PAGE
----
Police Search House for Marijuana Plants
Police officers' suspicion that man was growing too much marijuana enough to support search warrant:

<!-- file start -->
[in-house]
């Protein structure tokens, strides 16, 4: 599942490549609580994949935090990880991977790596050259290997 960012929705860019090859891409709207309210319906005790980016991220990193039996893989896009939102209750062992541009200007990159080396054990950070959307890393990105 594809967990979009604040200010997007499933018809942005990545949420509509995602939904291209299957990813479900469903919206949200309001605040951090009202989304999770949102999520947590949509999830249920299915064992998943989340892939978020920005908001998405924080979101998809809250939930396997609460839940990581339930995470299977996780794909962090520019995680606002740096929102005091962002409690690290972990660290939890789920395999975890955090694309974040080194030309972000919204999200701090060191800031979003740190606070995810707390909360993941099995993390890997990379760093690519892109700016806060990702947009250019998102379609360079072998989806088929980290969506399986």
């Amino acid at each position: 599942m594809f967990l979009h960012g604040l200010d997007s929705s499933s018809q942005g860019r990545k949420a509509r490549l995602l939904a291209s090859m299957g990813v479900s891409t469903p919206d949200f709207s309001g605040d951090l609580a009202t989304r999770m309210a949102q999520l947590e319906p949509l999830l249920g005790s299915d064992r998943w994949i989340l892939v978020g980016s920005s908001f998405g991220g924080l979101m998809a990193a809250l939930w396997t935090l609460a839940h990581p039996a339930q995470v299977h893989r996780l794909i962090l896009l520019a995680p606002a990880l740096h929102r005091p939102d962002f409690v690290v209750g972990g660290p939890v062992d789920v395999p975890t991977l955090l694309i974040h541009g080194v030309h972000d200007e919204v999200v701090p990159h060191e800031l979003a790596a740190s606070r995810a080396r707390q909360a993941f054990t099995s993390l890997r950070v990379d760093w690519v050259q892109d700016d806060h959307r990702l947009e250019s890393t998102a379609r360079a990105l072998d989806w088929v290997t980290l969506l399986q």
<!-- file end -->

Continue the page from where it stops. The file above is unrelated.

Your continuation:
The trial court properly denied defendant's motion to suppress the evidence obtained from the search warrant. Also, he waived his right to counsel, and his argument that the trial court erred in allowing him to proceed without counsel had no merit. He was convicted of manufacturing a controlled substance under MCL 333.7401(2)(d)(ii). On appeal, he argued that the trial court erred when it refused to suppress the evidence obtained from the search warrant (145 marijuana plants). However, the court concluded that he failed to show by a preponderance of the evidence that the deputy "knowingly, intentionally, or recklessly, inserted a false statement into the affidavit in support of the search warrant, or that such a false statement was necessary to find probable cause." The two police witnesses testified at the suppression hearing that defendant "engaged in a prolonged argument over whether a 'clone' constituted an individual marijuana plant." Coupled with his refusal to tell the deputy how many plants he had inside his home, "and the 'overwhelmingly' strong smell of marijuana emanating from" the house, the conversation "properly supported the deputy's conclusion that defendant was growing more marijuana than allowed by law." Further, as he recounted in part at the hearing, "the deputy had reason to conclude that defendant did not properly secure his marijuana" - his son took marijuana from his home without his knowledge, and "defendant told the deputy that he did 'not necessarily' secure his processed marijuana." Affirmed.